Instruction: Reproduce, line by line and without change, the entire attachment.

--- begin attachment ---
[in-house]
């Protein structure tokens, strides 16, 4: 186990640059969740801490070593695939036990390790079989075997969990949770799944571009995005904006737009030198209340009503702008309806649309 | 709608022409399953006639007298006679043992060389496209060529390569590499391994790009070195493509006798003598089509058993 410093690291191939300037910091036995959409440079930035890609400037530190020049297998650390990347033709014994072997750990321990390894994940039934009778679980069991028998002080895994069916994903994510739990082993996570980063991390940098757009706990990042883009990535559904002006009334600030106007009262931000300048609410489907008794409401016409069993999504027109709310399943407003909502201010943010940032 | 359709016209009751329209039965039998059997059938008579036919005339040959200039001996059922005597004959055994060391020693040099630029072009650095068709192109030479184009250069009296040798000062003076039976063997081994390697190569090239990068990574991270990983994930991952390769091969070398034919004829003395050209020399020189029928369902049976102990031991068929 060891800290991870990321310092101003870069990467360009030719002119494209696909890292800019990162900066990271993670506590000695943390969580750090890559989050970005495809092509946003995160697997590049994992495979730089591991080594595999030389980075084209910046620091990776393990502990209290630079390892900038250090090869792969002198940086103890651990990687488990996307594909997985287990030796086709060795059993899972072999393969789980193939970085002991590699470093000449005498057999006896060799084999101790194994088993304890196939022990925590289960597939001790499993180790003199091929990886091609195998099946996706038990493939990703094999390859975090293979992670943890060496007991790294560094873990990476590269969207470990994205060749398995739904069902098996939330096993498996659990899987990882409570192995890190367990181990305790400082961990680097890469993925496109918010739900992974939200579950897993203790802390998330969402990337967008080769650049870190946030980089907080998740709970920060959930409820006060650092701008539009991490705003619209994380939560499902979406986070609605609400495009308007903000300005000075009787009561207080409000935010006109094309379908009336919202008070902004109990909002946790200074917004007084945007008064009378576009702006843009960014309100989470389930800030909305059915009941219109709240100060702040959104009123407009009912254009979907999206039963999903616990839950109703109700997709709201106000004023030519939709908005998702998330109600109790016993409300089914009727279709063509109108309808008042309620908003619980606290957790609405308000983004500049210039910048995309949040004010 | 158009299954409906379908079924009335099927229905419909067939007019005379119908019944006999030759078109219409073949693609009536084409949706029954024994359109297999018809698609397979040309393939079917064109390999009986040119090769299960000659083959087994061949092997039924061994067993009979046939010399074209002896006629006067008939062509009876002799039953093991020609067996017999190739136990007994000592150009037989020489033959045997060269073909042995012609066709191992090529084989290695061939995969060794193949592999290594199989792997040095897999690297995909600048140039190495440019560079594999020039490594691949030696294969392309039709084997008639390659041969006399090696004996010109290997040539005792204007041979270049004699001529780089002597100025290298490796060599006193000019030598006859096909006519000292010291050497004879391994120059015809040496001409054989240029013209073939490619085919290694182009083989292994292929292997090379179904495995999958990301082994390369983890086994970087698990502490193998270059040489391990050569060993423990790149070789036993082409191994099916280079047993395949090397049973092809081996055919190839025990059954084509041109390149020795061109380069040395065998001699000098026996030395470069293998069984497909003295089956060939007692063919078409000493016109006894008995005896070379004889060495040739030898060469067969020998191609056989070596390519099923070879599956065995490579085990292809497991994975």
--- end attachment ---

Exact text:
[in-house]
């Protein structure tokens, strides 16, 4: 186990640059969740801490070593695939036990390790079989075997969990949770799944571009995005904006737009030198209340009503702008309806649309 | 709608022409399953006639007298006679043992060389496209060529390569590499391994790009070195493509006798003598089509058993 410093690291191939300037910091036995959409440079930035890609400037530190020049297998650390990347033709014994072997750990321990390894994940039934009778679980069991028998002080895994069916994903994510739990082993996570980063991390940098757009706990990042883009990535559904002006009334600030106007009262931000300048609410489907008794409401016409069993999504027109709310399943407003909502201010943010940032 | 359709016209009751329209039965039998059997059938008579036919005339040959200039001996059922005597004959055994060391020693040099630029072009650095068709192109030479184009250069009296040798000062003076039976063997081994390697190569090239990068990574991270990983994930991952390769091969070398034919004829003395050209020399020189029928369902049976102990031991068929 060891800290991870990321310092101003870069990467360009030719002119494209696909890292800019990162900066990271993670506590000695943390969580750090890559989050970005495809092509946003995160697997590049994992495979730089591991080594595999030389980075084209910046620091990776393990502990209290630079390892900038250090090869792969002198940086103890651990990687488990996307594909997985287990030796086709060795059993899972072999393969789980193939970085002991590699470093000449005498057999006896060799084999101790194994088993304890196939022990925590289960597939001790499993180790003199091929990886091609195998099946996706038990493939990703094999390859975090293979992670943890060496007991790294560094873990990476590269969207470990994205060749398995739904069902098996939330096993498996659990899987990882409570192995890190367990181990305790400082961990680097890469993925496109918010739900992974939200579950897993203790802390998330969402990337967008080769650049870190946030980089907080998740709970920060959930409820006060650092701008539009991490705003619209994380939560499902979406986070609605609400495009308007903000300005000075009787009561207080409000935010006109094309379908009336919202008070902004109990909002946790200074917004007084945007008064009378576009702006843009960014309100989470389930800030909305059915009941219109709240100060702040959104009123407009009912254009979907999206039963999903616990839950109703109700997709709201106000004023030519939709908005998702998330109600109790016993409300089914009727279709063509109108309808008042309620908003619980606290957790609405308000983004500049210039910048995309949040004010 | 158009299954409906379908079924009335099927229905419909067939007019005379119908019944006999030759078109219409073949693609009536084409949706029954024994359109297999018809698609397979040309393939079917064109390999009986040119090769299960000659083959087994061949092997039924061994067993009979046939010399074209002896006629006067008939062509009876002799039953093991020609067996017999190739136990007994000592150009037989020489033959045997060269073909042995012609066709191992090529084989290695061939995969060794193949592999290594199989792997040095897999690297995909600048140039190495440019560079594999020039490594691949030696294969392309039709084997008639390659041969006399090696004996010109290997040539005792204007041979270049004699001529780089002597100025290298490796060599006193000019030598006859096909006519000292010291050497004879391994120059015809040496001409054989240029013209073939490619085919290694182009083989292994292929292997090379179904495995999958990301082994390369983890086994970087698990502490193998270059040489391990050569060993423990790149070789036993082409191994099916280079047993395949090397049973092809081996055919190839025990059954084509041109390149020795061109380069040395065998001699000098026996030395470069293998069984497909003295089956060939007692063919078409000493016109006894008995005896070379004889060495040739030898060469067969020998191609056989070596390519099923070879599956065995490579085990292809497991994975």